Why it’s okay to use slang (when appropriate) and why it doesn’t always make you an uneducated dolt


Dianne Ro, Editor-in-Chief

Whenever someone mentions “slang,” it’s natural to think of the vulgar, swear word-ridden, yo, dope-swag stupidity of some C-list rapper that can’t properly hold their pants above their knees, let alone speak with understandable diction. It’s also not uncommon to hear the self-proclaimed Grammar Nazi denounce the younger generation because of their lack of appreciation for the plethora of polysyllabic words that sound more intelligent than “ratchet” or “keepin’ it real.” Yes, slang has a pretty dirty connotation: vernacular only the uneducated American would ever resort to because of their inability to properly utilize tenth grade SAT vocabulary words.

Despite claimed adherence to Grammar Nazism and a pious following of “proper English,” even your conservative preschool-teacher grandmother uses slang. No one ever, nor will anyone ever, speak absolute perfect, standard English, so let’s cease our societal labelling of slang as perpetually inappropriate, unprofessional, and socially/educationally inferior. It sucks that speech and the style of our speech is considered so indicative of the quality of our education, like if I use “whereas,” “insomuch,” and “henceforth” I’ll sound incredibly well-studied when I’m actually using transparent filler words. Associating slang or other dialects with a stereotype or denotations of scholarship represses not only expression, but the fluidity of language as a means of communication. And worse yet, it specifically denies cultures and this country’s cherished melting pot banner.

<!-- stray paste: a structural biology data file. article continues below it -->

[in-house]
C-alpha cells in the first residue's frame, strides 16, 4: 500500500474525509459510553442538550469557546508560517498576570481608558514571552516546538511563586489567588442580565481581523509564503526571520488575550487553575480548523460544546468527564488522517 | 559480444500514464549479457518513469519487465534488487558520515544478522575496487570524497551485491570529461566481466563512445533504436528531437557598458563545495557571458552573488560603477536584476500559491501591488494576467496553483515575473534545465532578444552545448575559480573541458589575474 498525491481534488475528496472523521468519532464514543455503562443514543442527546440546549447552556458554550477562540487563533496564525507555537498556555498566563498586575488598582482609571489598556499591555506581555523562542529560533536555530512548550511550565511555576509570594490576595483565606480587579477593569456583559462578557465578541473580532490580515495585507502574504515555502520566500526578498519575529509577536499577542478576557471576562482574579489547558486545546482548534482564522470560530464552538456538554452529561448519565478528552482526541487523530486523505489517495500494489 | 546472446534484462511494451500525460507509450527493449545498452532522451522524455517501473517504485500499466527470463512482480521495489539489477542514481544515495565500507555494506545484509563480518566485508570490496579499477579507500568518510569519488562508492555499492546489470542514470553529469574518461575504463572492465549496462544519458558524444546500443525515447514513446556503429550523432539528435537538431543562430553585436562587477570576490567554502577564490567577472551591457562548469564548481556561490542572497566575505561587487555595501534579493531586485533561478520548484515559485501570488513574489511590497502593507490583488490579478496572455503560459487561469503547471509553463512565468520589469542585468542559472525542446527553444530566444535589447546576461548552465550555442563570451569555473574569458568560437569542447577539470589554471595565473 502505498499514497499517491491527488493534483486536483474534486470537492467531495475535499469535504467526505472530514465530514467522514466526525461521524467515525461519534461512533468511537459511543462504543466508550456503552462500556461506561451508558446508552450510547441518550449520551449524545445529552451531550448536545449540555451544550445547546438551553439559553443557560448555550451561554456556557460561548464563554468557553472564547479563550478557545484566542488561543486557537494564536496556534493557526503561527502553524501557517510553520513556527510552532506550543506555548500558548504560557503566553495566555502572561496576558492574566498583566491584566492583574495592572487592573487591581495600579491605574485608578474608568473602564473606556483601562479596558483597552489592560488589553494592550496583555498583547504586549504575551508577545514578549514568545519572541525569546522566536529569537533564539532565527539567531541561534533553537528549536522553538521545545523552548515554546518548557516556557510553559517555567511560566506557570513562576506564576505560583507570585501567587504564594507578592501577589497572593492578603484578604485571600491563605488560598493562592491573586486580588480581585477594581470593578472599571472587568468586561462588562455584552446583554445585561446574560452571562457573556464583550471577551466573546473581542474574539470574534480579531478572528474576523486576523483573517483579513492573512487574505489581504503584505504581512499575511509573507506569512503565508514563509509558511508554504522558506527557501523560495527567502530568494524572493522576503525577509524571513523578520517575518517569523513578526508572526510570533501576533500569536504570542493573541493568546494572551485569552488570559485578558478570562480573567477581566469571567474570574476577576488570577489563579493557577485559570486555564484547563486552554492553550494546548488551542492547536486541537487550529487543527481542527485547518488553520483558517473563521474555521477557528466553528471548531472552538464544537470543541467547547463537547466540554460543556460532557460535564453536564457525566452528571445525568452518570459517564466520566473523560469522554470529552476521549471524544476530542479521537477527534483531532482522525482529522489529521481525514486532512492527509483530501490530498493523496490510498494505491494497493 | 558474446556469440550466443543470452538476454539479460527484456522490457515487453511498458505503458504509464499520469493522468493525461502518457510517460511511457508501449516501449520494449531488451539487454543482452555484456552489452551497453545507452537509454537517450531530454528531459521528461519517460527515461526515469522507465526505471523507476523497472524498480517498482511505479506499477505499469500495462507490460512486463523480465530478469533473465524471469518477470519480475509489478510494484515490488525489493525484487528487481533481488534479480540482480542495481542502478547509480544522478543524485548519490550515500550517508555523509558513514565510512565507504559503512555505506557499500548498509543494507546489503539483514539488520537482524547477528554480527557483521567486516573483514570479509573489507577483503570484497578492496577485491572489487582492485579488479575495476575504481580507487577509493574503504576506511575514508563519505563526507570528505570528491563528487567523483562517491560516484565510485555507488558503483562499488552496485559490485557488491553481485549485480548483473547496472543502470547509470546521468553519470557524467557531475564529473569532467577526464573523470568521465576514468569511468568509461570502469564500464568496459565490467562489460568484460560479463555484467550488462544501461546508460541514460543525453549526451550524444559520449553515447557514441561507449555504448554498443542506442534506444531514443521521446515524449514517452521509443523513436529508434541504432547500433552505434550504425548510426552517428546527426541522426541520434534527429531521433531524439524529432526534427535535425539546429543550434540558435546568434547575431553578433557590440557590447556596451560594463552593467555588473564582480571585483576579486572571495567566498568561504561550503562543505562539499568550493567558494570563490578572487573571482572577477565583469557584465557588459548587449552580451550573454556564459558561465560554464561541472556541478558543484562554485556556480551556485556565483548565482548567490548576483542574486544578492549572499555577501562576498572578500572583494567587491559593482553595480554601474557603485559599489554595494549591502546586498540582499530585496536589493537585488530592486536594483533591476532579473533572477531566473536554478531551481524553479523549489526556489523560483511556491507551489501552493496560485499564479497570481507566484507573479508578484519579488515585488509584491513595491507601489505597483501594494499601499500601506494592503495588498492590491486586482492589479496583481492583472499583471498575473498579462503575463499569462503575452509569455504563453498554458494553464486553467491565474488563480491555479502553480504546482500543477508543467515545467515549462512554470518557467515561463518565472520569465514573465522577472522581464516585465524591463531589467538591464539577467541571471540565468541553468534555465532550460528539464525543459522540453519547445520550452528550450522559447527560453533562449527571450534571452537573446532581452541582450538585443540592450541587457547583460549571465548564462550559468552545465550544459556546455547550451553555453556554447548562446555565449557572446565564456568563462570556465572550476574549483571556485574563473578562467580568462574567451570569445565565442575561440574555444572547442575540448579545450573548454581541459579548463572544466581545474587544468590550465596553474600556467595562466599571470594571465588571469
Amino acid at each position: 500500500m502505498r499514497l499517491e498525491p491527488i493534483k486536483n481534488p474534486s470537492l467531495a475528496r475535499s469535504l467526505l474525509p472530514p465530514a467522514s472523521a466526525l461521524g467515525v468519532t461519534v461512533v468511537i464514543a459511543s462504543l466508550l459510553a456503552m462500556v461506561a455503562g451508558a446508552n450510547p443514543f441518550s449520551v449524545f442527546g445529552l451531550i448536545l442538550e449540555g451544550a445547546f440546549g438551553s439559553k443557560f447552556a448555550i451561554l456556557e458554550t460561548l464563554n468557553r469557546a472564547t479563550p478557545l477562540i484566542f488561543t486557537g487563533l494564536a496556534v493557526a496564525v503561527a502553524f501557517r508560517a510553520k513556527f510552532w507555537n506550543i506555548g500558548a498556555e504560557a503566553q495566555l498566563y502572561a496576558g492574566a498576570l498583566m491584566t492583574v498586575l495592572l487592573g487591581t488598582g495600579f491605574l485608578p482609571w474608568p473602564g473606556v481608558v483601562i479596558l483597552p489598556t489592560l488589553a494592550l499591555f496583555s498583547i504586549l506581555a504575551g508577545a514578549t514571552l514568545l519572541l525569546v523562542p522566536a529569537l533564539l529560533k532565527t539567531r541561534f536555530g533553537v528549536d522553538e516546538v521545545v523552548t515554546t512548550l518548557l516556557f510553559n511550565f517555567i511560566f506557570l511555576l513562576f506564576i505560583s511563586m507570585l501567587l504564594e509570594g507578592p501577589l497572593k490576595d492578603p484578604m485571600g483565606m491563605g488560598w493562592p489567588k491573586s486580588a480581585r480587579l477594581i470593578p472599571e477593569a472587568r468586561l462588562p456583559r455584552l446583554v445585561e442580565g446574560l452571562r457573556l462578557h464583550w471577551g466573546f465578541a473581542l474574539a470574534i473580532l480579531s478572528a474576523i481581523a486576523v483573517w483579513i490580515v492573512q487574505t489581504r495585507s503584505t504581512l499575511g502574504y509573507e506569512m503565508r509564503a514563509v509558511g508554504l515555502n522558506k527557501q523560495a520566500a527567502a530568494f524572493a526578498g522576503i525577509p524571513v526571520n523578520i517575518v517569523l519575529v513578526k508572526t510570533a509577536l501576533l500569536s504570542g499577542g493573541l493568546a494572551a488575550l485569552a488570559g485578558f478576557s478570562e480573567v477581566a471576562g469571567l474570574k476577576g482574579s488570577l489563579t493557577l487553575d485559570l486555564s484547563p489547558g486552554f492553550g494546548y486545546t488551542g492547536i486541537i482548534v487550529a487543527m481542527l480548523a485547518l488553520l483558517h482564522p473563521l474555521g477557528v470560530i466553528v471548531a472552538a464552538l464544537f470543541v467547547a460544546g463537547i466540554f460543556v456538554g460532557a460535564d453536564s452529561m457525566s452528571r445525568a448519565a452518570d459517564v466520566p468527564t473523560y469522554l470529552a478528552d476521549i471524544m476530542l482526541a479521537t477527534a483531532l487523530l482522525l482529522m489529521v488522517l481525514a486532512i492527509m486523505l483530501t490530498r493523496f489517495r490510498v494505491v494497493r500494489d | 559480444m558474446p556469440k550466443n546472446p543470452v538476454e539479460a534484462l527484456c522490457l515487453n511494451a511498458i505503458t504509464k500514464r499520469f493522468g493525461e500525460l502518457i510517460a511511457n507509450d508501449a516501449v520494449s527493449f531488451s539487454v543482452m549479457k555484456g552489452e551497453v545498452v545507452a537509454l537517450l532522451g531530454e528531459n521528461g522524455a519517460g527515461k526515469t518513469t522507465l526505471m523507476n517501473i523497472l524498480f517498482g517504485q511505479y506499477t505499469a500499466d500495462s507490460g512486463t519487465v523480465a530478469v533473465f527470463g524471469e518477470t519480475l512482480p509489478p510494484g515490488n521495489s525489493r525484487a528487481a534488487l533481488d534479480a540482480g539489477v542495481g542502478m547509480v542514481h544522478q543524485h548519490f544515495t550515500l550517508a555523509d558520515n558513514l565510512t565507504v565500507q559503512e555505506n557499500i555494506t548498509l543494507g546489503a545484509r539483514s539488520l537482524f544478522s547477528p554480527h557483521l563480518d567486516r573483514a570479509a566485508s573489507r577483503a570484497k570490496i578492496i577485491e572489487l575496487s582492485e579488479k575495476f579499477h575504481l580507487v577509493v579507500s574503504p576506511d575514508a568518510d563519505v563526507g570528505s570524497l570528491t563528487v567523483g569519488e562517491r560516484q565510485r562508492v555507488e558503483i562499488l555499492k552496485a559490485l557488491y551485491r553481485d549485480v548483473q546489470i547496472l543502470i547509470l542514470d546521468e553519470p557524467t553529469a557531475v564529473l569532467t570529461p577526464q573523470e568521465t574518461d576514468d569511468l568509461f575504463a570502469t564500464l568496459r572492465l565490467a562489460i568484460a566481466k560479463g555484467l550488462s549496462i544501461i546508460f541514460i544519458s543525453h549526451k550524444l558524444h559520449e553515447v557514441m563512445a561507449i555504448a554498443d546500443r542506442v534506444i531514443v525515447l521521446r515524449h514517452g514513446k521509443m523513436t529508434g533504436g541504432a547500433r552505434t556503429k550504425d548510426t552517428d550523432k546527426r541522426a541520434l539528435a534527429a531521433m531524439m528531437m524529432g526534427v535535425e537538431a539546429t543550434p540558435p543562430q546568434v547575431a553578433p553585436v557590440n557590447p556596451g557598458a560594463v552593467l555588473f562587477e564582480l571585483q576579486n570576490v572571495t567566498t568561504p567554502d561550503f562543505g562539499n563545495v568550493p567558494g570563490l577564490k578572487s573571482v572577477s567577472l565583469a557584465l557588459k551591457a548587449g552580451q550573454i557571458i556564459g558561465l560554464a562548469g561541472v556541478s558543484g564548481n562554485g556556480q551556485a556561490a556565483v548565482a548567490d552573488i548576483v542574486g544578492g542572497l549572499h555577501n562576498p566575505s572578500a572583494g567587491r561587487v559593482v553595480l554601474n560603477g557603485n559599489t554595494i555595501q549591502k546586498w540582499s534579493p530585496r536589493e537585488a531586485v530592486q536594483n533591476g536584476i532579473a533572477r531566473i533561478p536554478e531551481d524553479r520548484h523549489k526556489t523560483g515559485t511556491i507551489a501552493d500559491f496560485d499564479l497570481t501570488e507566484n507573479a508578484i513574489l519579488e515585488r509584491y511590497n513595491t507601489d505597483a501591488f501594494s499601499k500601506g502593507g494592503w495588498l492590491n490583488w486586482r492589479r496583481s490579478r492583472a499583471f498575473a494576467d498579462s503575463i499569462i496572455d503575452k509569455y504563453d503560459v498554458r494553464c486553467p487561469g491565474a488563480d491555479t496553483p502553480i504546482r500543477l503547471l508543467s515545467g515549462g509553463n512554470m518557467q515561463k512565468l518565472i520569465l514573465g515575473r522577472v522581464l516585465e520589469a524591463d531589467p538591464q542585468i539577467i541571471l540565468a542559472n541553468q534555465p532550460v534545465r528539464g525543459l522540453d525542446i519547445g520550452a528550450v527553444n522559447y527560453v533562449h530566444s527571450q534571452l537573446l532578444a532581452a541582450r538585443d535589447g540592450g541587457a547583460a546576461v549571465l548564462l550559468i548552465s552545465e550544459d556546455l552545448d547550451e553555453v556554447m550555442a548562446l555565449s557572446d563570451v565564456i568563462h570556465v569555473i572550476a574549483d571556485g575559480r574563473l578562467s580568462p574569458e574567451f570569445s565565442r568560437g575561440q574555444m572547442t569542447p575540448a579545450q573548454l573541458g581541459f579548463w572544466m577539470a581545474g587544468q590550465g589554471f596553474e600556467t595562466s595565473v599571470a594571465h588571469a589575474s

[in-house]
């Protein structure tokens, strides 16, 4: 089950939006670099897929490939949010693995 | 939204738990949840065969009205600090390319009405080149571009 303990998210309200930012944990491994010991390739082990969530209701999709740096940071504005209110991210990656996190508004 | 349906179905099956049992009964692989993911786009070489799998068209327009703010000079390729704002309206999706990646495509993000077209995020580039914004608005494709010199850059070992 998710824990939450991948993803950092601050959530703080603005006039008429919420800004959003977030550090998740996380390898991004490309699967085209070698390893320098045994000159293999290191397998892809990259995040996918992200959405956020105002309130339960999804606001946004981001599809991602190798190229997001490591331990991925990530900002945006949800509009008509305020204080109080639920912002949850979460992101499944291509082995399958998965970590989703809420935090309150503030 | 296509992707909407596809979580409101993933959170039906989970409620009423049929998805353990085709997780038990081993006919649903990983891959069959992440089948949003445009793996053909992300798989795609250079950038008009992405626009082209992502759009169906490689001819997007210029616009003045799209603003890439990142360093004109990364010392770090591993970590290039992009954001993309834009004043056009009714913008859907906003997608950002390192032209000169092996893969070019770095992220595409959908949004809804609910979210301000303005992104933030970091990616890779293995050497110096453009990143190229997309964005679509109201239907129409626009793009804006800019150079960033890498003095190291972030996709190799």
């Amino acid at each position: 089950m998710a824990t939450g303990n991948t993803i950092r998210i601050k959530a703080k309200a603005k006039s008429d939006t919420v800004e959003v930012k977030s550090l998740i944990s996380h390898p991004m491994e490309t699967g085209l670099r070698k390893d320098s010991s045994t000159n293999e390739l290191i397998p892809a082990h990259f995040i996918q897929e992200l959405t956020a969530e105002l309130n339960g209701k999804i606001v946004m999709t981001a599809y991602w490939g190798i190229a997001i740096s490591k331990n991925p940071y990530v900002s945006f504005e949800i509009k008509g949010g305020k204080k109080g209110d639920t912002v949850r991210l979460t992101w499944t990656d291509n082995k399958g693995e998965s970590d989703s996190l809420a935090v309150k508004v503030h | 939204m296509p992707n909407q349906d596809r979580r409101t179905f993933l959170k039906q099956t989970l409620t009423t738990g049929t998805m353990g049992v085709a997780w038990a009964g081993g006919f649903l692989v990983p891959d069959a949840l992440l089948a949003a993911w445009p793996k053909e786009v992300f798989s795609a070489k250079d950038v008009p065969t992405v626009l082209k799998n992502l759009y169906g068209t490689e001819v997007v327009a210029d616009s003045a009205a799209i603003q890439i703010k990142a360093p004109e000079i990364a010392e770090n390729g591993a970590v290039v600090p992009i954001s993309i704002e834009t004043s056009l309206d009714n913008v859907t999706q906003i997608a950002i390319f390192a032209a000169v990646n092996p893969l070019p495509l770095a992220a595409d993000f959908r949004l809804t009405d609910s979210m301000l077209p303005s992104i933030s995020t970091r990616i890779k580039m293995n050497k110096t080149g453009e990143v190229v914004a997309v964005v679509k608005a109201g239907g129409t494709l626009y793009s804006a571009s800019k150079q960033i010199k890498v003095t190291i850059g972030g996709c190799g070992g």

With and without going knee-deep into linguistics, slang is good for us (à la Michael Adams, professor of English and Linguistics at IndianaUniversity, among many other awesome titles). Just like clothes, makeup, music, or the arts in its whole, language works as self-identification. Northern had its very own “shugga” for eight months in the 2012-2013 school year, and now has “versace” for most likely another four months, before it disintegrates into the patois of NorthMiddle School seventh graders. Slang gives us attitude, and attitude isn’t always negative. Both written and spoken slang allow us to have a heightened level of brain activity, similar to that of reading Shakespeare (Fie on’t, ah fie!).

We riddle language with connotation and in turn it’s extremely fluid to accommodate cultural change, so it’s never okay to condemn African-American Vernacular English or internet slang because it’s not the same English of past. Slang has always been in language, from in Chaucer to Shakespeare to Twain (hah!) to every other classical, well-respected author that our society esteems so highly. Shout a therapeutic expletive the next time that minivan cuts you off. Describe the middle stairwell as ratchet because it really is ratchet. Slow down, grab the wall, wiggle like you’re going to make your idealistic standards of proper English fall off of our language.